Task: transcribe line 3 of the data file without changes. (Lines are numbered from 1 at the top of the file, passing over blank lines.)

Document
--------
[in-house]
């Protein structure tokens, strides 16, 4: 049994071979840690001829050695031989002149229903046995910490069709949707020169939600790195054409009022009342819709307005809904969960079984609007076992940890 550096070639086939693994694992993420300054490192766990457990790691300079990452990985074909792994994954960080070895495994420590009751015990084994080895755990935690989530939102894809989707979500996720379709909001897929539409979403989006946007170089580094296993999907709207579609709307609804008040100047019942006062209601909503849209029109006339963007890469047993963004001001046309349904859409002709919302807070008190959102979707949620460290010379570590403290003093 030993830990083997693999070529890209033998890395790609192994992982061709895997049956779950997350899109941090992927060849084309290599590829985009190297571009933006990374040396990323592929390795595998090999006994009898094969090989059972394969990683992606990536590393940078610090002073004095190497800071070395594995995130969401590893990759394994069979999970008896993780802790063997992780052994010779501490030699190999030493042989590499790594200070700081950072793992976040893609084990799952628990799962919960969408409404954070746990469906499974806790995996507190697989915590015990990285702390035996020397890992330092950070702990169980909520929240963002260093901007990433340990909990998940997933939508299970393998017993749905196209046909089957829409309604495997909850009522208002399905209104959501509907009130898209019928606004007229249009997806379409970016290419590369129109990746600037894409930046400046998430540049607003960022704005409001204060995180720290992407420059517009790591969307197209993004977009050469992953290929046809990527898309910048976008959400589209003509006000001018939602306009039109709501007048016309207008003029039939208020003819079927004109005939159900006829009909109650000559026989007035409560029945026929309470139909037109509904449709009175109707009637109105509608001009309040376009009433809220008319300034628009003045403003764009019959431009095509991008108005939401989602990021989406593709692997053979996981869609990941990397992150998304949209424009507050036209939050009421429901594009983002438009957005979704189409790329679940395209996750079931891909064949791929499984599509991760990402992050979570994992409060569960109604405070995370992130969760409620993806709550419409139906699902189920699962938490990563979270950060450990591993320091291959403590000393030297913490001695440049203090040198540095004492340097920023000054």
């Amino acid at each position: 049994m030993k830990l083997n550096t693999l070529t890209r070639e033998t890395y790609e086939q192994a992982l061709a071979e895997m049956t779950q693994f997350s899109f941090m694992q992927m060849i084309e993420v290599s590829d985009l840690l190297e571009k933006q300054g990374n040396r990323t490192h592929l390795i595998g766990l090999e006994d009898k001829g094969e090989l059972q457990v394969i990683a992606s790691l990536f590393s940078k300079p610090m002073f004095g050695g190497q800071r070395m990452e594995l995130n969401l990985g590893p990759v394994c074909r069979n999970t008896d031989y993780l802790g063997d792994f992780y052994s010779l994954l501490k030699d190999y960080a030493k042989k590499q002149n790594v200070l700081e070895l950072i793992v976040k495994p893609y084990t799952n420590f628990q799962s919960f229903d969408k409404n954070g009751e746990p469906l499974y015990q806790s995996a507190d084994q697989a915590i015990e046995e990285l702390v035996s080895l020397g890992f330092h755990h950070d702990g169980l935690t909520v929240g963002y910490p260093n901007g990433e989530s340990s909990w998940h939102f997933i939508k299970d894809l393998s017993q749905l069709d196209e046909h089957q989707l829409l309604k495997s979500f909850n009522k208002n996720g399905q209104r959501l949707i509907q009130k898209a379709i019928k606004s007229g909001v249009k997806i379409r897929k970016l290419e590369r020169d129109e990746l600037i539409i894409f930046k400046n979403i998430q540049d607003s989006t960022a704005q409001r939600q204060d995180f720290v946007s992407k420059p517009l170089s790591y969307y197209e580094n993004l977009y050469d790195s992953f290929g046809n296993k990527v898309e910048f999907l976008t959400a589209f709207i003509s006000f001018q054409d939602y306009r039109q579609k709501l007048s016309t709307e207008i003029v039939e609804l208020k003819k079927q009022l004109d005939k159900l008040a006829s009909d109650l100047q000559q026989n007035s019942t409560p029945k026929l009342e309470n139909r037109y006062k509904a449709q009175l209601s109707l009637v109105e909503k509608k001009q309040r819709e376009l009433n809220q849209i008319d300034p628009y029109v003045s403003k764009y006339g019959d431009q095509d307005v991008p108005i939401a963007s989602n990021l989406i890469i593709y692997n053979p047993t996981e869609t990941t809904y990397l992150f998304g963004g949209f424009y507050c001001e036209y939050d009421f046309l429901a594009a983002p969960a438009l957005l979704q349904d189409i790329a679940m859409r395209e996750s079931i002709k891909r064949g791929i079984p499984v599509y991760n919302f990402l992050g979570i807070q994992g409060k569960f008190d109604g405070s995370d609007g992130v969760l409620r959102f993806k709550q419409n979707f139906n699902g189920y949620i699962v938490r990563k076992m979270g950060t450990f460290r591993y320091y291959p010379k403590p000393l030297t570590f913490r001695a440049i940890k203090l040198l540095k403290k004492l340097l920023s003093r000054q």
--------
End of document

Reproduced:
């Amino acid at each position: 049994m030993k830990l083997n550096t693999l070529t890209r070639e033998t890395y790609e086939q192994a992982l061709a071979e895997m049956t779950q693994f997350s899109f941090m694992q992927m060849i084309e993420v290599s590829d985009l840690l190297e571009k933006q300054g990374n040396r990323t490192h592929l390795i595998g766990l090999e006994d009898k001829g094969e090989l059972q457990v394969i990683a992606s790691l990536f590393s940078k300079p610090m002073f004095g050695g190497q800071r070395m990452e594995l995130n969401l990985g590893p990759v394994c074909r069979n999970t008896d031989y993780l802790g063997d792994f992780y052994s010779l994954l501490k030699d190999y960080a030493k042989k590499q002149n790594v200070l700081e070895l950072i793992v976040k495994p893609y084990t799952n420590f628990q799962s919960f229903d969408k409404n954070g009751e746990p469906l499974y015990q806790s995996a507190d084994q697989a915590i015990e046995e990285l702390v035996s080895l020397g890992f330092h755990h950070d702990g169980l935690t909520v929240g963002y910490p260093n901007g990433e989530s340990s909990w998940h939102f997933i939508k299970d894809l393998s017993q749905l069709d196209e046909h089957q989707l829409l309604k495997s979500f909850n009522k208002n996720g399905q209104r959501l949707i509907q009130k898209a379709i019928k606004s007229g909001v249009k997806i379409r897929k970016l290419e590369r020169d129109e990746l600037i539409i894409f930046k400046n979403i998430q540049d607003s989006t960022a704005q409001r939600q204060d995180f720290v946007s992407k420059p517009l170089s790591y969307y197209e580094n993004l977009y050469d790195s992953f290929g046809n296993k990527v898309e910048f999907l976008t959400a589209f709207i003509s006000f001018q054409d939602y306009r039109q579609k709501l007048s016309t709307e207008i003029v039939e609804l208020k003819k079927q009022l004109d005939k159900l008040a006829s009909d109650l100047q000559q026989n007035s019942t409560p029945k026929l009342e309470n139909r037109y006062k509904a449709q009175l209601s109707l009637v109105e909503k509608k001009q309040r819709e376009l009433n809220q849209i008319d300034p628009y029109v003045s403003k764009y006339g019959d431009q095509d307005v991008p108005i939401a963007s989602n990021l989406i890469i593709y692997n053979p047993t996981e869609t990941t809904y990397l992150f998304g963004g949209f424009y507050c001001e036209y939050d009421f046309l429901a594009a983002p969960a438009l957005l979704q349904d189409i790329a679940m859409r395209e996750s079931i002709k891909r064949g791929i079984p499984v599509y991760n919302f990402l992050g979570i807070q994992g409060k569960f008190d109604g405070s995370d609007g992130v969760l409620r959102f993806k709550q419409n979707f139906n699902g189920y949620i699962v938490r990563k076992m979270g950060t450990f460290r591993y320091y291959p010379k403590p000393l030297t570590f913490r001695a440049i940890k203090l040198l540095k403290k004492l340097l920023s003093r000054q």